Here are some images of Trumpeter's 1/200 scale USS Missouri BB-63 as seen at the time of Japan's surrender in 1945. This is a repost I did a while back.
Another fantastic ship kit from Trumpeter, and at 54 inches is no slouch in size.

From Wikipedia"
USS Missouri (BB-63) ("Mighty Mo" or "Big Mo") is a United States Navy Iowa-class battleship and was the third ship of the U.S. Navy to be named in honor of the US state of Missouri. Missouri was the last battleship commissioned by the United States and was the site of the surrender of the Empire of Japan which ended World War II.
Missouri was ordered in 1940 and commissioned in June 1944. In the Pacific Theater of World War II she fought in the battles of Iwo Jima and Okinawa and shelled the Japanese home islands, and she fought in the Korean War from 1950 to 1953. She was decommissioned in 1955 into the United States Navy reserve fleets (the "Mothball Fleet"), but reactivated and modernized in 1984 as part of the 600-ship Navy plan, and provided fire support during Operation Desert Storm in January/February 1991.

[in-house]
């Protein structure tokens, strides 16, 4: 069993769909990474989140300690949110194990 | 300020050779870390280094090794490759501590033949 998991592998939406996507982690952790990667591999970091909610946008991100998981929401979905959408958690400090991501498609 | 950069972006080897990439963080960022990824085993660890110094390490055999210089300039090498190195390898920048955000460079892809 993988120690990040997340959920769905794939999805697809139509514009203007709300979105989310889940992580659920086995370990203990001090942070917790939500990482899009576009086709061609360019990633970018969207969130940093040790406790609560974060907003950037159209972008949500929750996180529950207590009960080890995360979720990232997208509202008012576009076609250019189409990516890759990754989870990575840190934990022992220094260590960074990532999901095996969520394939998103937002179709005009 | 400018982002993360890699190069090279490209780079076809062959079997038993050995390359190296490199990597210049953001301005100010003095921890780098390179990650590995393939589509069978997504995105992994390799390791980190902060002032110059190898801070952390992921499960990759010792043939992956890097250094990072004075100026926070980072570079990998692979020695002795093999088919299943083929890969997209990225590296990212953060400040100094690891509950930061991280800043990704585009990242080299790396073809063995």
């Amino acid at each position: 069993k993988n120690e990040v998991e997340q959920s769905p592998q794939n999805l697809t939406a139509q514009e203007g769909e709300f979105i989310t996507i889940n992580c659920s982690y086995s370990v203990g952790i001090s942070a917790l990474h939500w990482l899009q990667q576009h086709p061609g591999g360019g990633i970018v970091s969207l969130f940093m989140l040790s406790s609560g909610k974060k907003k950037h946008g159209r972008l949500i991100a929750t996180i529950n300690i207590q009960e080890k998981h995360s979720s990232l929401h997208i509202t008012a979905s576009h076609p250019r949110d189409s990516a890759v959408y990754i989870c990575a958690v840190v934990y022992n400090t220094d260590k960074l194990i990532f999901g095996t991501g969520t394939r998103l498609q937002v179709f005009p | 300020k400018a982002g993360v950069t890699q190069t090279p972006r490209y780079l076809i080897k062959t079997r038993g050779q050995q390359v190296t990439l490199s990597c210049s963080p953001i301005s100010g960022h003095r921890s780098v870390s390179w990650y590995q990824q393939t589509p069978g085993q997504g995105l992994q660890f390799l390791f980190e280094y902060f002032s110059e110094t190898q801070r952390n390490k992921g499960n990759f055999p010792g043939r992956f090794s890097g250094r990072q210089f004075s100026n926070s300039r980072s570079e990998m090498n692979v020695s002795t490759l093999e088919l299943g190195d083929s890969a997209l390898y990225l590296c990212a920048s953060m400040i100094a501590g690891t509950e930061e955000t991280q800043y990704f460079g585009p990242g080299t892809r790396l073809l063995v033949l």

Missouri received a total of 11 battle stars for service in World War II, Korea, and the Persian Gulf, and was finally decommissioned on 31 March 1992, but remained on the Naval Vessel Register until her name was struck in January 1995. In 1998, she was donated to the USS Missouri Memorial Association and became a museum ship at Pearl Harbor, Hawaii.
Missouri was one of the Iowa-class "fast battleship" designs planned in 1938 by the Preliminary Design Branch at the Bureau of Construction and Repair. She was laid down at the Brooklyn Navy Yard on 6 January 1941, launched on 29 January 1944 and commissioned on 11 June with Captain William Callaghan in command. The ship was the third of the Iowa class, but the fourth and final Iowa-class ship commissioned by the U.S. Navy. The ship was christened at her launching by Mary Margaret Truman, daughter of Harry S. Truman, then a United States Senator from Missouri.[5]